Clearly, Mandela was a profoundly practical man. By sparing apartheid economic structures, he responded pragmatically to the realities that surrounded him. Against this background, his critics, the so-called ‘romantic revolutionaries,’ have tended to be dismissed for their indictment of Madiba for “being too conciliatory, too soft on the whites in negotiating our transition.” What tangible realities did Mandela face?
In the run up to the 1994 negotiations, South Africa was a deeply polarized society; violence and strife were everywhere. Indeed, it is an everlasting tribute to Mandela’s vision that he accepted and engaged the white military leadership, who stood prepared to welcome a racial conflict. After all, military lopsidedness was immense in favor of the apartheid machine.
I once heard Mandela blast his black fellows via the public media to the effect that ‘Some of us talk of revolutionary change as if we are dealing with a defeated enemy; far from it.’ These were code words for: ‘entertaining violence at this juncture is tantamount to mass suicide.’
At just about the same time that Mandela was publicly warning his people of the inadequacies of violence, he was secretly reasoning just as firmly against violence with the superbly trained and armed white right-wing military. As he once told a group of professional Afrikaner solders, “If you want to go to war, I must be honest and admit that we cannot stand up to you in the battlefield…. It will be a long and bitter struggle. Many people will die and the country may be reduced to ashes… but you cannot win because of our numbers. You cannot kill all of us. And you cannot win because of the international community; they will rally to our support and they will stand with us.”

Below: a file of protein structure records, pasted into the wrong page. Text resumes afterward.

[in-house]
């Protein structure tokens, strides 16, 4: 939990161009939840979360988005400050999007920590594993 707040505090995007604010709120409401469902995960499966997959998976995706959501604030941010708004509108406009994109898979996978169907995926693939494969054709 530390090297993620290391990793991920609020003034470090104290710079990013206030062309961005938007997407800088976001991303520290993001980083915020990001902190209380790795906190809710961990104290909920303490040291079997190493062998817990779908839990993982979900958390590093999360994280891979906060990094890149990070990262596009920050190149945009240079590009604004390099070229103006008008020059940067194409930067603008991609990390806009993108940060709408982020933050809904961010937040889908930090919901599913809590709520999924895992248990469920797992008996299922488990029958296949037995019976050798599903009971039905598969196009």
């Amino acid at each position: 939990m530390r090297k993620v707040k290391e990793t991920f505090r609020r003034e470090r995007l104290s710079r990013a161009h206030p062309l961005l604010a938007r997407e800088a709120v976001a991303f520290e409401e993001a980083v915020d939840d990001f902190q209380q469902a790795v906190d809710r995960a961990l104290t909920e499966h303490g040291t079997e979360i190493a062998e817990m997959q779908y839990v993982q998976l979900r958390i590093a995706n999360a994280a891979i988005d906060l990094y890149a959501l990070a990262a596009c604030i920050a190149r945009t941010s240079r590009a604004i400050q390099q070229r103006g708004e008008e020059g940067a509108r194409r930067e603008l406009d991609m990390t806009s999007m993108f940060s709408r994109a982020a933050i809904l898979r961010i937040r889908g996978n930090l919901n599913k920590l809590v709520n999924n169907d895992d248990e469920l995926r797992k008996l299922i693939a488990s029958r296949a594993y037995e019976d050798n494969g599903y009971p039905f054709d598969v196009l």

Words of this nature turned the tide from looming deadly racial conflict to reconciliation and nation-building. However imperfect reconciliation might have been, it was infinitely preferable to racial war.
Mandela had considered the option of a civil war in SA and had dismissed it. He understood that demanding further economic concessions from the apartheid monster was crossing the red line. Blaming Mandela for what he did in 1994 is naive. He did what he could with what he had at this disposal. The challenge is what the current leadership should do given that the circumstances are different from those that Mandela faced.
Mandela has finally died but he left this world a man in peace. He did not see the rainbow nation that he so craved for his country. He left a country more prepared to become a rainbow nation if nurtured carefully. He left the world a frail man but spiritually he was a giant that the world adored in every way possible. Most importantly he left South Africans of all colors shedding tears that their icon was no more. In unison, they said to him: we will miss you Madiba. That was enough Rainbow Nation in Nelson Mandela’s spirit.
*James Kariuki is Professor of international Relations and an independent writer. He is a Kenyan based in Johannesburg, South Africa. Views expressed in the blog Global Africa are his.